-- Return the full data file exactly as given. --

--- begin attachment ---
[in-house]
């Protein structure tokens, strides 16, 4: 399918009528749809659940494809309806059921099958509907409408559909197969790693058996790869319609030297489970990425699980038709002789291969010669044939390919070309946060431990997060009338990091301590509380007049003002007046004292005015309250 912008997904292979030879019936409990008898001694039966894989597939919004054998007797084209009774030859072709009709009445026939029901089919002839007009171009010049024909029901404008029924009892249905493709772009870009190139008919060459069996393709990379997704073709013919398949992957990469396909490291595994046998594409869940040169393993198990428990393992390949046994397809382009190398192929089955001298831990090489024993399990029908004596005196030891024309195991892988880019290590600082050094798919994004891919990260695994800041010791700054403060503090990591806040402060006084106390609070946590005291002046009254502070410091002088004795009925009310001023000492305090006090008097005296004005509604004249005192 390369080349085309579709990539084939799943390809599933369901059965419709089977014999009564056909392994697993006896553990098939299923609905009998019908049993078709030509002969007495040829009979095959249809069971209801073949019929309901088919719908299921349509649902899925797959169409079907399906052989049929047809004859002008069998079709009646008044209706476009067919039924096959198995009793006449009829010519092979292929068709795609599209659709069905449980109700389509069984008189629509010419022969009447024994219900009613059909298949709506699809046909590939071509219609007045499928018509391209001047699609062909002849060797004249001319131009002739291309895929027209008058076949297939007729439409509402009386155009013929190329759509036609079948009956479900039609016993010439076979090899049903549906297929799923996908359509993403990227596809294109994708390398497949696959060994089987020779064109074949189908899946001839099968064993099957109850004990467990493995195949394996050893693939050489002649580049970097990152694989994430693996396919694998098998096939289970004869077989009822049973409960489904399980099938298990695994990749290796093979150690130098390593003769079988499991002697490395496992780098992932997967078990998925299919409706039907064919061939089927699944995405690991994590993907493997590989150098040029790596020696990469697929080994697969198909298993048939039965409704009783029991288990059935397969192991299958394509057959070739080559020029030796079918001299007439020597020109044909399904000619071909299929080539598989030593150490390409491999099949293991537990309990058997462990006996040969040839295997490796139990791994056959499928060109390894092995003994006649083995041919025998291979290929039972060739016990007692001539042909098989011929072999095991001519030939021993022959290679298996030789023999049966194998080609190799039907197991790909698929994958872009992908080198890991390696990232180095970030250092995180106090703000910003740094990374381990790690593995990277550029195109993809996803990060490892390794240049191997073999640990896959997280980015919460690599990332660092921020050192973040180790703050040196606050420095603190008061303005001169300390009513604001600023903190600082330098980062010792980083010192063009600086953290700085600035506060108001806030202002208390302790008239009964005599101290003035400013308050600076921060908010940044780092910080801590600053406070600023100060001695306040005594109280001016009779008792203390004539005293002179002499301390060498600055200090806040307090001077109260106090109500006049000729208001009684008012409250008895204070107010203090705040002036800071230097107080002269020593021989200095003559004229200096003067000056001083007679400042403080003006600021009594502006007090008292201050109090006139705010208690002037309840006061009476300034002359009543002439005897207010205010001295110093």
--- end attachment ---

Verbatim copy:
[in-house]
């Protein structure tokens, strides 16, 4: 399918009528749809659940494809309806059921099958509907409408559909197969790693058996790869319609030297489970990425699980038709002789291969010669044939390919070309946060431990997060009338990091301590509380007049003002007046004292005015309250 912008997904292979030879019936409990008898001694039966894989597939919004054998007797084209009774030859072709009709009445026939029901089919002839007009171009010049024909029901404008029924009892249905493709772009870009190139008919060459069996393709990379997704073709013919398949992957990469396909490291595994046998594409869940040169393993198990428990393992390949046994397809382009190398192929089955001298831990090489024993399990029908004596005196030891024309195991892988880019290590600082050094798919994004891919990260695994800041010791700054403060503090990591806040402060006084106390609070946590005291002046009254502070410091002088004795009925009310001023000492305090006090008097005296004005509604004249005192 390369080349085309579709990539084939799943390809599933369901059965419709089977014999009564056909392994697993006896553990098939299923609905009998019908049993078709030509002969007495040829009979095959249809069971209801073949019929309901088919719908299921349509649902899925797959169409079907399906052989049929047809004859002008069998079709009646008044209706476009067919039924096959198995009793006449009829010519092979292929068709795609599209659709069905449980109700389509069984008189629509010419022969009447024994219900009613059909298949709506699809046909590939071509219609007045499928018509391209001047699609062909002849060797004249001319131009002739291309895929027209008058076949297939007729439409509402009386155009013929190329759509036609079948009956479900039609016993010439076979090899049903549906297929799923996908359509993403990227596809294109994708390398497949696959060994089987020779064109074949189908899946001839099968064993099957109850004990467990493995195949394996050893693939050489002649580049970097990152694989994430693996396919694998098998096939289970004869077989009822049973409960489904399980099938298990695994990749290796093979150690130098390593003769079988499991002697490395496992780098992932997967078990998925299919409706039907064919061939089927699944995405690991994590993907493997590989150098040029790596020696990469697929080994697969198909298993048939039965409704009783029991288990059935397969192991299958394509057959070739080559020029030796079918001299007439020597020109044909399904000619071909299929080539598989030593150490390409491999099949293991537990309990058997462990006996040969040839295997490796139990791994056959499928060109390894092995003994006649083995041919025998291979290929039972060739016990007692001539042909098989011929072999095991001519030939021993022959290679298996030789023999049966194998080609190799039907197991790909698929994958872009992908080198890991390696990232180095970030250092995180106090703000910003740094990374381990790690593995990277550029195109993809996803990060490892390794240049191997073999640990896959997280980015919460690599990332660092921020050192973040180790703050040196606050420095603190008061303005001169300390009513604001600023903190600082330098980062010792980083010192063009600086953290700085600035506060108001806030202002208390302790008239009964005599101290003035400013308050600076921060908010940044780092910080801590600053406070600023100060001695306040005594109280001016009779008792203390004539005293002179002499301390060498600055200090806040307090001077109260106090109500006049000729208001009684008012409250008895204070107010203090705040002036800071230097107080002269020593021989200095003559004229200096003067000056001083007679400042403080003006600021009594502006007090008292201050109090006139705010208690002037309840006061009476300034002359009543002439005897207010205010001295110093």